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Genes switching on and off

  1. Dec 30, 2006 #1
    I wanted to know how genes switch on and off. I understand it is in response to the external environment of the organism and involves something called trancription factors, but I am not very sure of the mechanism. I have studied about operons but it seems to be a rather simplistic concept, not applicable to higher organisms like humans. Could someone help me out?
     
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  3. Dec 30, 2006 #2

    Monique

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    RNA polymerase needs to bind to the start of a gene, for it to be able to transcribe and thus express a gene. Transcription factors are proteins expressed in a cell that have the ability to bind to certain DNA sequences. These DNA sequences lie upstream of a gene in the promotor region. After binding the transcription factors recruit many more proteins and thereby create a complex, this complex can modulate the structure of DNA so that the RNA polymerase transcription complex can bind and start transcribing the gene.

    I hope that answers your question, after transcribing the gene you've got messenger RNA (mRNA), which still needs to be processed in several steps in order to get to proteins.
     
    Last edited: Dec 31, 2006
  4. Dec 30, 2006 #3

    iansmith

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    Just to add a few comments.

    Some transcription factors are often actively expressed but their action is either inhibited by other proteins or by their phosphorylation state. The switch of off to on is control by other factors such as cell receptor and their associated proteins. The whole process is called signal transduction. This can be found in both bacteria, archea and eukaryotes but the systems in bacteria and archea usually have less components in the system. However, the system can be as complicated and several system can overlap in functions.

    http://www.sigmaaldrich.com/img/assets/6460/sig_trans_proreg.gif
    http://en.wikipedia.org/wiki/Signal_transduction

    In a nutshell, you get a receptor on the surface of the cell that sense an environmental. The environmental signal induce a change of state for the receptor and that change start a cascade of changes downstream of the receptor.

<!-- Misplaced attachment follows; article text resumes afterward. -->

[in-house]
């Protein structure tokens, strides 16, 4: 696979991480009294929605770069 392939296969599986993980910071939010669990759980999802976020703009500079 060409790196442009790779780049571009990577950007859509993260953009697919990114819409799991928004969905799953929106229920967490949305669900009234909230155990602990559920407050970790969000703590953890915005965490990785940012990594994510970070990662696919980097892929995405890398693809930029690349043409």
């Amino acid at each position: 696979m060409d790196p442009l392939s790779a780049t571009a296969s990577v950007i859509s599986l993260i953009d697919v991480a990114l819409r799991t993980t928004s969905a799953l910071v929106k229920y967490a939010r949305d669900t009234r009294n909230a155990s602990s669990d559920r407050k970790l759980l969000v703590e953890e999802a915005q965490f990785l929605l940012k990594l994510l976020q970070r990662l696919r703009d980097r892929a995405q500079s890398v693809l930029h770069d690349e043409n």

5. Dec 31, 2006 #4
    Thanks Monique!
    BTW, shouldn't that be RNA polymerase in the first line?

    Just a little problem: if transcription factors(TFs) are protiens, then there must be a regulatory mechanism for them too. Does that mean that there are TFs that regulate TFs? If so, does a feedback mechanism operate, like in operons? And how does the external environment of the cell come into the picture?
    The link very helpfully given by Iansmith talks about external stimuli affecting cellular receptors which "can activate many downstream effector proteins". Then does this process bypass nuclear transcription? If not, what role do TFs have to play in this process?
     
  6. Dec 31, 2006 #5

    Monique

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    You are absolutely right.

    Yes, but you wouldn't call them transcription factors, but regulatory proteins. A very well-known and much-used example for gene-regulation is the LacZ gene (part of the lac operon). It is often cloned into a vector and used as a reporter gene.

    The way it works is that the lac repressor protein (lacI) binds to the lac operon and thereby prevents transcription. When IPTG is added, the lac operon is de-repressed, due to the binding of IPTG to lacI, preventing it from binding the lac operon. Now the gene can be transcribed and translated into beta-galactosidase, a protein with enzymatic activity. The substrate for the enzyme is X-gal, which when cleaved leaves a water-insoluble blue product, which can be used as a reporter.